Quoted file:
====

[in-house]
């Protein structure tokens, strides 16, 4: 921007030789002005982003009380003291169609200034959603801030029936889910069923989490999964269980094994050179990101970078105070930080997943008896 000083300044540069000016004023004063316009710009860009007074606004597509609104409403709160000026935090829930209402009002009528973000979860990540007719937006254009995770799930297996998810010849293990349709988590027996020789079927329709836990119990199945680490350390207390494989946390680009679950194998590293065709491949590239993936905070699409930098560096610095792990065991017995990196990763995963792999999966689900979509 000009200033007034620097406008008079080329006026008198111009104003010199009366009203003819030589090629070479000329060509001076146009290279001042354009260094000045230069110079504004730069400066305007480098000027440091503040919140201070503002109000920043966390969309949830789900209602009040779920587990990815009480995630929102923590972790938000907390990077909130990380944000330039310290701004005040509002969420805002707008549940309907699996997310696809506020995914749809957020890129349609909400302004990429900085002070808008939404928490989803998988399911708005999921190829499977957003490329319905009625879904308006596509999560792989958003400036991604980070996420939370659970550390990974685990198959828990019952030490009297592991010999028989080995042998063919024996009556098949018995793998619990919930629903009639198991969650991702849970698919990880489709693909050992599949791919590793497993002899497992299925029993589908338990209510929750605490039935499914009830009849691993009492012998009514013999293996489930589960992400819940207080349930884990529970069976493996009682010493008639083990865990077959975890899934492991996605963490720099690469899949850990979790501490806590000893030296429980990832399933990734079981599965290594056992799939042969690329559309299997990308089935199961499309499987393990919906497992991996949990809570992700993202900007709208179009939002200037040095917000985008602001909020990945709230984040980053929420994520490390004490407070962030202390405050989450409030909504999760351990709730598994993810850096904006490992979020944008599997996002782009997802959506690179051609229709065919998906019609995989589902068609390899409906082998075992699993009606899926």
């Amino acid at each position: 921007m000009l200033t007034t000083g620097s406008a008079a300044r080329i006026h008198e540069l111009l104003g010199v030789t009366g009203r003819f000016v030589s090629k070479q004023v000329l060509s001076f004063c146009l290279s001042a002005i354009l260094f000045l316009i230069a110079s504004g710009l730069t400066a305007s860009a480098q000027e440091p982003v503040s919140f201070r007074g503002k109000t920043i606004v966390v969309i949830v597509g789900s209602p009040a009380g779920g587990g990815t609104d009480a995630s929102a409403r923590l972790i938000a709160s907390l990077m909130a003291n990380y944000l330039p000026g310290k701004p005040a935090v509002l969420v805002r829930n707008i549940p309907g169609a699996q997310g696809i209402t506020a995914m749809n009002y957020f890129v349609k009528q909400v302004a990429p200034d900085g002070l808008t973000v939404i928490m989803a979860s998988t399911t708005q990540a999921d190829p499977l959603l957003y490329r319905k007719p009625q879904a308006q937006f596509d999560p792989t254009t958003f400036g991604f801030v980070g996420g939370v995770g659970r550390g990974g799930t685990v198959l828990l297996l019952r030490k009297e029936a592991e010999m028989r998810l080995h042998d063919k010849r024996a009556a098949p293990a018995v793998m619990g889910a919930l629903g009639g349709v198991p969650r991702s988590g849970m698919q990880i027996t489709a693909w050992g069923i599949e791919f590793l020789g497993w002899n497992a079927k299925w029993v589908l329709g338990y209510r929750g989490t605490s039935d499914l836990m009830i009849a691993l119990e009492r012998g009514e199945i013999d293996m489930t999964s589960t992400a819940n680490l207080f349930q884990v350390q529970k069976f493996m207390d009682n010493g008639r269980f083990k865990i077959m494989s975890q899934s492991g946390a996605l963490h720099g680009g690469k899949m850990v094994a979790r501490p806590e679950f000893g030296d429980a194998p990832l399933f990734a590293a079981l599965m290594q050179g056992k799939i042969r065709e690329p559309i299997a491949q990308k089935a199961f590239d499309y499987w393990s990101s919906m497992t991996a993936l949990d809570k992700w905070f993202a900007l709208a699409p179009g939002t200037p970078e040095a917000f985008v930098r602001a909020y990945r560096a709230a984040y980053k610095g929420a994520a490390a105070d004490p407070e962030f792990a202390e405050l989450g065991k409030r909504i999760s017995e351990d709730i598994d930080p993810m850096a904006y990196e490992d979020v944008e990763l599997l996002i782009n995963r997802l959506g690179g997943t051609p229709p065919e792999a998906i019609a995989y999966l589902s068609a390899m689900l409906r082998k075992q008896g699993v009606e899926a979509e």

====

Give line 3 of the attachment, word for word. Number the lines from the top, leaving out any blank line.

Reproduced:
């Amino acid at each position: 921007m000009l200033t007034t000083g620097s406008a008079a300044r080329i006026h008198e540069l111009l104003g010199v030789t009366g009203r003819f000016v030589s090629k070479q004023v000329l060509s001076f004063c146009l290279s001042a002005i354009l260094f000045l316009i230069a110079s504004g710009l730069t400066a305007s860009a480098q000027e440091p982003v503040s919140f201070r007074g503002k109000t920043i606004v966390v969309i949830v597509g789900s209602p009040a009380g779920g587990g990815t609104d009480a995630s929102a409403r923590l972790i938000a709160s907390l990077m909130a003291n990380y944000l330039p000026g310290k701004p005040a935090v509002l969420v805002r829930n707008i549940p309907g169609a699996q997310g696809i209402t506020a995914m749809n009002y957020f890129v349609k009528q909400v302004a990429p200034d900085g002070l808008t973000v939404i928490m989803a979860s998988t399911t708005q990540a999921d190829p499977l959603l957003y490329r319905k007719p009625q879904a308006q937006f596509d999560p792989t254009t958003f400036g991604f801030v980070g996420g939370v995770g659970r550390g990974g799930t685990v198959l828990l297996l019952r030490k009297e029936a592991e010999m028989r998810l080995h042998d063919k010849r024996a009556a098949p293990a018995v793998m619990g889910a919930l629903g009639g349709v198991p969650r991702s988590g849970m698919q990880i027996t489709a693909w050992g069923i599949e791919f590793l020789g497993w002899n497992a079927k299925w029993v589908l329709g338990y209510r929750g989490t605490s039935d499914l836990m009830i009849a691993l119990e009492r012998g009514e199945i013999d293996m489930t999964s589960t992400a819940n680490l207080f349930q884990v350390q529970k069976f493996m207390d009682n010493g008639r269980f083990k865990i077959m494989s975890q899934s492991g946390a996605l963490h720099g680009g690469k899949m850990v094994a979790r501490p806590e679950f000893g030296d429980a194998p990832l399933f990734a590293a079981l599965m290594q050179g056992k799939i042969r065709e690329p559309i299997a491949q990308k089935a199961f590239d499309y499987w393990s990101s919906m497992t991996a993936l949990d809570k992700w905070f993202a900007l709208a699409p179009g939002t200037p970078e040095a917000f985008v930098r602001a909020y990945r560096a709230a984040y980053k610095g929420a994520a490390a105070d004490p407070e962030f792990a202390e405050l989450g065991k409030r909504i999760s017995e351990d709730i598994d930080p993810m850096a904006y990196e490992d979020v944008e990763l599997l996002i782009n995963r997802l959506g690179g997943t051609p229709p065919e792999a998906i019609a995989y999966l589902s068609a390899m689900l409906r082998k075992q008896g699993v009606e899926a979509e």